David Lim, M.D., and Bob Shannon, Ph.D., received funding to lead the imaging and engineering and cores for the HEI Hearing Research Core Center, established to support a wide range of technical and other critical services to more than 20 investigators and their collaborators. Additionally, Dr. Lim received an NIH conference grant for HEI to co-sponsor a research conference on otitis media (OM) that reviewed recent discoveries made in OM research. Dr. Lim and his team at HEI also helped identify new opportunities for future investigation and collaboration between researchers in various disciplines to advance this area of science. Robert V. Shannon, Ph.D., received another NIH conference grant for HEI to co-sponsor the August 2003 Conference on Implant able Auditory Prostheses. Dr. Shannon and other key speakers discussed the latest research and technology in hearing implants, electrical stimulation and their effects on the brain and the auditory system.

In addition to receiving NIH grants as primary investigators in research projects, HEI scientists also received NIH support as part of collaborative, multi-center studies. William H. Slattery, III, M.D., is co-investigator in a study that explores the molecular basis of Neurofibromatosis Type II (NF2); a genetic disorder characterized by the development of bilateral vestibular and nervous system tumors. In this study, investigators hope to find a basis for tumor suppression, and also explore the feasibility of diagnostic genetic testing.

HEI scientist Rick A. Friedman, M.D., Ph.D., is working in tandem with colleagues at the Jackson Institute and Cedars-Sinai Health Systems in a collaborative study called the Genetics of Age-Related Hearing Loss Project. The aim of this project is to identify the human gene associated with presbycusis (age-related hearing loss). HEI's contribution will be to conduct a thorough analysis of DNA taken from blood samples coordinated through HEI's Clinical Studies Department.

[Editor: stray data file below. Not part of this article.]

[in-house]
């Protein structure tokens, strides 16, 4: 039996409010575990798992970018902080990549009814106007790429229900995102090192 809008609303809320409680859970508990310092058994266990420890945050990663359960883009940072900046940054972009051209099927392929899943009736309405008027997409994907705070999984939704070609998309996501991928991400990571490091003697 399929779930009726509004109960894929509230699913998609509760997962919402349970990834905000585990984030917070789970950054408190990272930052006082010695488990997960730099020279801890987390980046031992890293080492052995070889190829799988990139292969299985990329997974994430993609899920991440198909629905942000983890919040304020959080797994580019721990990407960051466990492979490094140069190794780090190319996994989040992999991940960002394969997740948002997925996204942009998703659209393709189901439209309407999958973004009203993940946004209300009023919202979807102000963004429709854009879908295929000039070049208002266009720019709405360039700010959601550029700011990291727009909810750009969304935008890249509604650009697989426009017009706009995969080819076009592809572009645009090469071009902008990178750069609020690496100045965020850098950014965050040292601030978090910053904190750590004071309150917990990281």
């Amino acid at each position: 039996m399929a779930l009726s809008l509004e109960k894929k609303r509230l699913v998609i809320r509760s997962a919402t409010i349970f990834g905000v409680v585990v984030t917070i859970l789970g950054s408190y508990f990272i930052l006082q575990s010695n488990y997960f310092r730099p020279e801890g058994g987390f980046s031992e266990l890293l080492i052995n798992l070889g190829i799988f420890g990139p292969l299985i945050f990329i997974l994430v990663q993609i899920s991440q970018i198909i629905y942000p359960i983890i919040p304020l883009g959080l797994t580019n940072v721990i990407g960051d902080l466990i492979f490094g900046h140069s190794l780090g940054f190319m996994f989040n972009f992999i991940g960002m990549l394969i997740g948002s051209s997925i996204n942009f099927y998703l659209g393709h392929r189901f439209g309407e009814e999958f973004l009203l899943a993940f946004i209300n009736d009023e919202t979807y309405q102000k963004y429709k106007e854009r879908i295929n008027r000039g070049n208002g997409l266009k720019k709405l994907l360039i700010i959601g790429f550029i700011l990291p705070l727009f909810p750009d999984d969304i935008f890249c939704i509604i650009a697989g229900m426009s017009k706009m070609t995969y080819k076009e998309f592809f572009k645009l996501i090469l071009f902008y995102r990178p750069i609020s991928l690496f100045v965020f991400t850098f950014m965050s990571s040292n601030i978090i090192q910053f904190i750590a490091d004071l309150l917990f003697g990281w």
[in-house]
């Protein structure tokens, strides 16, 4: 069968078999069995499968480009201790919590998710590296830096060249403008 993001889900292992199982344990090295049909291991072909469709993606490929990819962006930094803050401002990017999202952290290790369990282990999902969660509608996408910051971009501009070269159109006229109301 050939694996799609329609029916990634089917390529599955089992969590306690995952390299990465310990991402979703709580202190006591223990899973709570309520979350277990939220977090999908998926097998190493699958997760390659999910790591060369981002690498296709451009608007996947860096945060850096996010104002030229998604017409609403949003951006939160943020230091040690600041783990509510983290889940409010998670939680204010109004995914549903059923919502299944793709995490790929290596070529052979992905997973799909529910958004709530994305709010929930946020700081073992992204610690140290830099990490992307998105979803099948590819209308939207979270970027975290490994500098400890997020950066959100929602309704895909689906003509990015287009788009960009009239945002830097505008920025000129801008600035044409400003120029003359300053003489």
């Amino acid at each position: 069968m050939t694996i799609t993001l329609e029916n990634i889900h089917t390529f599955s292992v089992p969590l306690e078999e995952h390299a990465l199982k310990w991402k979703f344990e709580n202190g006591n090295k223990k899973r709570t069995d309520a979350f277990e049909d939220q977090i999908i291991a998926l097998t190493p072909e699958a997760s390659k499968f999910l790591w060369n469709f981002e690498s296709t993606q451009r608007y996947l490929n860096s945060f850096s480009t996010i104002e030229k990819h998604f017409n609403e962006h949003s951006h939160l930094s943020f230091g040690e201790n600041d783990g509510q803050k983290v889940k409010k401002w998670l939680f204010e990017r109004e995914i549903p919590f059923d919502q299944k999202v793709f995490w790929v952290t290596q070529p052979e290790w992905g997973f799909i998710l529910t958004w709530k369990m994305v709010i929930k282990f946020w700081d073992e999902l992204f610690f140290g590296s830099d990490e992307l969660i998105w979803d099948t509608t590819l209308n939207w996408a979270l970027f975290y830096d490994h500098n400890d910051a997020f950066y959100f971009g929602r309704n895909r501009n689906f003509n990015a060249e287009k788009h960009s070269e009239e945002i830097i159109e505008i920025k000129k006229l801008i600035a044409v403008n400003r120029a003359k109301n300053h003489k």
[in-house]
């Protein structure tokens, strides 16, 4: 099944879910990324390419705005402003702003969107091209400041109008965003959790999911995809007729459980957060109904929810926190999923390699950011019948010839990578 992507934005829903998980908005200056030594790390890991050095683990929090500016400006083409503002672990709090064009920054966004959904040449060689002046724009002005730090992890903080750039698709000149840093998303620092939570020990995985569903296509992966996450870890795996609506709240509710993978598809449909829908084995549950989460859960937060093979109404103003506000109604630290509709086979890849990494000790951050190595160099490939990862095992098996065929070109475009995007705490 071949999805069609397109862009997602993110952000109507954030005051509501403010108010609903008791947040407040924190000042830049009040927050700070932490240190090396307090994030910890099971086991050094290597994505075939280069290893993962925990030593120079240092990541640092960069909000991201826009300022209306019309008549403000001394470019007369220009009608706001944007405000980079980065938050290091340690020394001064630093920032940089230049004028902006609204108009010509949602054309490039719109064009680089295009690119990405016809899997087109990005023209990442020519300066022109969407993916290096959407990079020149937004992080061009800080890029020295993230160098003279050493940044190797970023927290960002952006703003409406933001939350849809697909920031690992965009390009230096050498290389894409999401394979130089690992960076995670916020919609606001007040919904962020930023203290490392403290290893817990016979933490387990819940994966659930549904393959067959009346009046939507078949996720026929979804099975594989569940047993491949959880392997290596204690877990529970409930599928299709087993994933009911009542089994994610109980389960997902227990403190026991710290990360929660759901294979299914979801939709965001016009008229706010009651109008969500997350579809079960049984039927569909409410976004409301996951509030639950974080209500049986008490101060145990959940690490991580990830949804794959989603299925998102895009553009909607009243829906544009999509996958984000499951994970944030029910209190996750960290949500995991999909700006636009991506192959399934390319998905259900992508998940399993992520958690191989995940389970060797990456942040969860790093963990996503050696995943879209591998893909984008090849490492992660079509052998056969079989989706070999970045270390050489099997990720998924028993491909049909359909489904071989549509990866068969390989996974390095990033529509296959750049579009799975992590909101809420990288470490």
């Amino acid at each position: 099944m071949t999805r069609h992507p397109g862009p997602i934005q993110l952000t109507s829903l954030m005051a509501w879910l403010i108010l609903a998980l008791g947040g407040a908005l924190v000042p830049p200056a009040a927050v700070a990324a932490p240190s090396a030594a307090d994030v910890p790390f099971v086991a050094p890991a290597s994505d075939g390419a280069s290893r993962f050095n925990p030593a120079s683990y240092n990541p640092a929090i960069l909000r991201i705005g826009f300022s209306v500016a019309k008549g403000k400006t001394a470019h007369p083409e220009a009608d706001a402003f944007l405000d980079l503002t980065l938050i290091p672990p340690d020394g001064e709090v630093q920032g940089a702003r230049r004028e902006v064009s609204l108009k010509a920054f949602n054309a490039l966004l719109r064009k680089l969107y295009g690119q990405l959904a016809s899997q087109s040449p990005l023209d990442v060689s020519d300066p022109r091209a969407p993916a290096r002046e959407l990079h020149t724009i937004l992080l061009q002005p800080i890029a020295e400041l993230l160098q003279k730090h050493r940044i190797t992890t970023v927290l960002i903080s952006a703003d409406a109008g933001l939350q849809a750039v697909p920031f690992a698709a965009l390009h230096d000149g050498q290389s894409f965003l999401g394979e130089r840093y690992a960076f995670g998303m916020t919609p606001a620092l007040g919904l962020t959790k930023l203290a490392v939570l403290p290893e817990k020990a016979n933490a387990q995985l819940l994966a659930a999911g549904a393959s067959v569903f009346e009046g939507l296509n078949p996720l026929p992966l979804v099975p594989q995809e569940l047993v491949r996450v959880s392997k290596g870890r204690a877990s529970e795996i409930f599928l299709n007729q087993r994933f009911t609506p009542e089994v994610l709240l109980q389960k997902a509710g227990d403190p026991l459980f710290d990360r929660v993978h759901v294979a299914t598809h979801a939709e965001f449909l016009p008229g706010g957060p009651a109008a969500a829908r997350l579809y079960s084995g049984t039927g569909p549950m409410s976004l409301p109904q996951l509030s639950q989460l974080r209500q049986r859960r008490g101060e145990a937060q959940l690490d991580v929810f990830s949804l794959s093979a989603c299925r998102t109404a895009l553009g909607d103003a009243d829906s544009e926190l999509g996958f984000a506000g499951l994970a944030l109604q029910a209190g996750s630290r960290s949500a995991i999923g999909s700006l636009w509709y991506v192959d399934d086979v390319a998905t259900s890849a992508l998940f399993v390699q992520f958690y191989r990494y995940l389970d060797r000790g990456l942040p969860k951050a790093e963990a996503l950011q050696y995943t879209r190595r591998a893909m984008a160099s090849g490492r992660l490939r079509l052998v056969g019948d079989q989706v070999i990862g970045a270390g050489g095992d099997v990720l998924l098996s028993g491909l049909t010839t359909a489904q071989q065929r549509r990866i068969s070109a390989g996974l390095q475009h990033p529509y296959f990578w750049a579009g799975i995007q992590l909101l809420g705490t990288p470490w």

About the House Ear Institute

The House Ear Institute (HEI) is a private, non-profit 501(c)(3) organization dedicated to advancing hearing science through research and education to improve quality of life. HEI Scientists are exploring the causes of auditory disorders on the cellular and molecular level as well as refining the application of auditory implants and hearing aids. For more information please call (213) 483-4431 or visit the Website at www.hei.org http://www.hei.org.

# # #
Contacts:
Christa Spieth Nuber/Natasha Alim
Media Relations & Communications
House Ear Institute (HEI)
(213) 273-8027
newsmedia@hei.org